Huntsville officer found guilty
BIRMINGHAM – A former police officer with the City of Huntsville has been sentenced for excessive use of force and obstruction of justice.
On Dec. 2, U.S. District Court Judge Abdul K. Kallon sentenced Brett Russell, 48, to 18 months in prison for violating the civil rights of a Huntsville man.
On July 30, 2015, a federal jury in Huntsville convicted Russell of deprivation of rights under color of law for assaulting and injuring a suspect detained in Russell’s custody. This jury also convicted Russell on obstruction of justice for filing a false police report regarding this incident.
According to evidence presented at trial on Dec. 23, 2011, the suspect was detained in a police vehicle parked in a hotel parking lot. After initially uttering profanity and kicking a rear window, the suspect had been sitting handcuffed, compliant and non-resisting for approximately 30 minutes.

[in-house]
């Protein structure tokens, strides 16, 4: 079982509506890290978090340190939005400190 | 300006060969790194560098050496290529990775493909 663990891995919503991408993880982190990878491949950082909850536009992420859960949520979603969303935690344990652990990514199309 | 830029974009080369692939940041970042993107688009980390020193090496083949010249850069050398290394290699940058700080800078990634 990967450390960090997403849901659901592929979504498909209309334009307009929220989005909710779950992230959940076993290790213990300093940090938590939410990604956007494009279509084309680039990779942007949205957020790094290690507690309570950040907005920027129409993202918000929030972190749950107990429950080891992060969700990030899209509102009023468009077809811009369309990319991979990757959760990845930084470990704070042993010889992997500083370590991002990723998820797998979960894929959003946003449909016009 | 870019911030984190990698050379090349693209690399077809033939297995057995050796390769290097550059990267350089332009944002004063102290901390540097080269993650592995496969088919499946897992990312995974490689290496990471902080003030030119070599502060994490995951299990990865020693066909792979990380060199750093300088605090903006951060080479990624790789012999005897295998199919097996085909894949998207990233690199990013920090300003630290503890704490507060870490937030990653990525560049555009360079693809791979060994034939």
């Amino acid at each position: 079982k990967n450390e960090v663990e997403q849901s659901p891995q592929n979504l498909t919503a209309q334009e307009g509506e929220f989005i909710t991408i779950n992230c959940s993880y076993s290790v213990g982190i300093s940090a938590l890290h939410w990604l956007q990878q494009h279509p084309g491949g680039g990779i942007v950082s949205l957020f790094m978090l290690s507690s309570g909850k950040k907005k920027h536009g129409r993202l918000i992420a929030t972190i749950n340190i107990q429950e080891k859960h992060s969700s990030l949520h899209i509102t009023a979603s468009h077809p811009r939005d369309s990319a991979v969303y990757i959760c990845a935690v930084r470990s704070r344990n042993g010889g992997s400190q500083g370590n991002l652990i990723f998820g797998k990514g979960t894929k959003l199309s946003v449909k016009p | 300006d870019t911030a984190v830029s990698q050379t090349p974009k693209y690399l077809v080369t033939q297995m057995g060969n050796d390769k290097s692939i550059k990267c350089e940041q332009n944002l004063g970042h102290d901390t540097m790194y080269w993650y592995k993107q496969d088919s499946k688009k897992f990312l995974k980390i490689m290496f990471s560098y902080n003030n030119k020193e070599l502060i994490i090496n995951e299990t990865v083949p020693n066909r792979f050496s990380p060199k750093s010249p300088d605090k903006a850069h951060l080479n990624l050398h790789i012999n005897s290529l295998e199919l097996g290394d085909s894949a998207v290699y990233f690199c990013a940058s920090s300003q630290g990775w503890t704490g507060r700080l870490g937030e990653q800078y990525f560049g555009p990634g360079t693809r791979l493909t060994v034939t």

As officers attempted to remove the suspect from the vehicle to shackle him, Russell yanked the suspect from the vehicle. The suspect was lying handcuffed on the ground when Russell repeatedly punched and kneed him.
Other officers placed leg shackles on the suspect. Russell transported the suspect to the Madison County Jail. The jail refused to accept the suspect because of injuries, and Russell transported him to Huntsville Hospital.
Russell then wrote and submitted a false incident report claiming that suspect tried to kick and head butt the officers. Russell omitted any reference to use of force.
“The defendant’s abusive and dishonorable behavior is being punished and an errant officer brought to justice,” Joyce White Vance, Northern District of Alabama U.S. Attorney, said.
“Law enforcement officers who abuse their power to willfully subject those in their custody to violence and pain will be held accountable,” Vanita Gupta said. Gupta is Principal Deputy Assistant Attorney General and head of the Justice Department’s Civil Rights Division.
Assistant U.S. Attorneys Daniel Fortune and Xavier O. Carter Sr. and trial attorney Carroll McCabe of the Civil Rights Division prosecuted the case.
For more information, visit www.usdoj.gov/usao/aln.